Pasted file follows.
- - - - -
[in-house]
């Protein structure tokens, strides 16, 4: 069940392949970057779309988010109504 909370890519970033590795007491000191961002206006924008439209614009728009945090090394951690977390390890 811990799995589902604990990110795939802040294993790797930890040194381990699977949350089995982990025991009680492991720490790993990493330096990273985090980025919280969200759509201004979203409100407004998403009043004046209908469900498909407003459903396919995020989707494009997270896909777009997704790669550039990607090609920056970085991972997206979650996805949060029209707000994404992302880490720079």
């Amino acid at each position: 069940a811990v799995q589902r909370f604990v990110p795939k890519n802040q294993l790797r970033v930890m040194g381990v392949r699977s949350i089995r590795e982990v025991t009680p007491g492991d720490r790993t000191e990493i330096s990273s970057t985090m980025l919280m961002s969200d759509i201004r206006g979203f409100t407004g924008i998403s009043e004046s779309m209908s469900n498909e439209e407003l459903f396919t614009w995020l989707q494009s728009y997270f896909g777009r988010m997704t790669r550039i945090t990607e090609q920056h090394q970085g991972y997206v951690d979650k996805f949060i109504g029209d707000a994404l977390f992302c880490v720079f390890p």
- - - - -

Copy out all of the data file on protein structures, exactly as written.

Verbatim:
[in-house]
């Protein structure tokens, strides 16, 4: 069940392949970057779309988010109504 909370890519970033590795007491000191961002206006924008439209614009728009945090090394951690977390390890 811990799995589902604990990110795939802040294993790797930890040194381990699977949350089995982990025991009680492991720490790993990493330096990273985090980025919280969200759509201004979203409100407004998403009043004046209908469900498909407003459903396919995020989707494009997270896909777009997704790669550039990607090609920056970085991972997206979650996805949060029209707000994404992302880490720079």
């Amino acid at each position: 069940a811990v799995q589902r909370f604990v990110p795939k890519n802040q294993l790797r970033v930890m040194g381990v392949r699977s949350i089995r590795e982990v025991t009680p007491g492991d720490r790993t000191e990493i330096s990273s970057t985090m980025l919280m961002s969200d759509i201004r206006g979203f409100t407004g924008i998403s009043e004046s779309m209908s469900n498909e439209e407003l459903f396919t614009w995020l989707q494009s728009y997270f896909g777009r988010m997704t790669r550039i945090t990607e090609q920056h090394q970085g991972y997206v951690d979650k996805f949060i109504g029209d707000a994404l977390f992302c880490v720079f390890p």